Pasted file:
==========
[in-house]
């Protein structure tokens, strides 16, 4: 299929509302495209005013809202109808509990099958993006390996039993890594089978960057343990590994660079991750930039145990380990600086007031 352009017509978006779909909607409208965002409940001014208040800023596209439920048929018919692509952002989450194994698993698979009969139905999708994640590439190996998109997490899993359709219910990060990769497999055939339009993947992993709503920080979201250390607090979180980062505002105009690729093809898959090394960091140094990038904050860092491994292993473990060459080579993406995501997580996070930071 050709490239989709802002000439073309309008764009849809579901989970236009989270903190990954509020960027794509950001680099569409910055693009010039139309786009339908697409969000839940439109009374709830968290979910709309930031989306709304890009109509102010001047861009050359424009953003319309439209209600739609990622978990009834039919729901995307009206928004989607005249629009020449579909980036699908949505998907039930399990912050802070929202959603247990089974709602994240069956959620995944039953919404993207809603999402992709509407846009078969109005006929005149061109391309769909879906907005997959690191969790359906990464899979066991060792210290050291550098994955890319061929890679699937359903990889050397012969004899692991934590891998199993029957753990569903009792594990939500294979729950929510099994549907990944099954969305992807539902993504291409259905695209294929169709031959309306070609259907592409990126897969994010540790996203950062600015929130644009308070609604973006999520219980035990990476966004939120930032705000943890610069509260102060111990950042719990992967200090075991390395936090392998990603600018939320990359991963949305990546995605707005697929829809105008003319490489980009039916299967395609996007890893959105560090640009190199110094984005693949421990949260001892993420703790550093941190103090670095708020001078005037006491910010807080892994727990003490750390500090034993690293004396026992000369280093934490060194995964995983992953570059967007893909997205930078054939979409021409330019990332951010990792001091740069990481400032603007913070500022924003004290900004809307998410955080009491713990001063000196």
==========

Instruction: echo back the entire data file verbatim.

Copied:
[in-house]
């Protein structure tokens, strides 16, 4: 299929509302495209005013809202109808509990099958993006390996039993890594089978960057343990590994660079991750930039145990380990600086007031 352009017509978006779909909607409208965002409940001014208040800023596209439920048929018919692509952002989450194994698993698979009969139905999708994640590439190996998109997490899993359709219910990060990769497999055939339009993947992993709503920080979201250390607090979180980062505002105009690729093809898959090394960091140094990038904050860092491994292993473990060459080579993406995501997580996070930071 050709490239989709802002000439073309309008764009849809579901989970236009989270903190990954509020960027794509950001680099569409910055693009010039139309786009339908697409969000839940439109009374709830968290979910709309930031989306709304890009109509102010001047861009050359424009953003319309439209209600739609990622978990009834039919729901995307009206928004989607005249629009020449579909980036699908949505998907039930399990912050802070929202959603247990089974709602994240069956959620995944039953919404993207809603999402992709509407846009078969109005006929005149061109391309769909879906907005997959690191969790359906990464899979066991060792210290050291550098994955890319061929890679699937359903990889050397012969004899692991934590891998199993029957753990569903009792594990939500294979729950929510099994549907990944099954969305992807539902993504291409259905695209294929169709031959309306070609259907592409990126897969994010540790996203950062600015929130644009308070609604973006999520219980035990990476966004939120930032705000943890610069509260102060111990950042719990992967200090075991390395936090392998990603600018939320990359991963949305990546995605707005697929829809105008003319490489980009039916299967395609996007890893959105560090640009190199110094984005693949421990949260001892993420703790550093941190103090670095708020001078005037006491910010807080892994727990003490750390500090034993690293004396026992000369280093934490060194995964995983992953570059967007893909997205930078054939979409021409330019990332951010990792001091740069990481400032603007913070500022924003004290900004809307998410955080009491713990001063000196």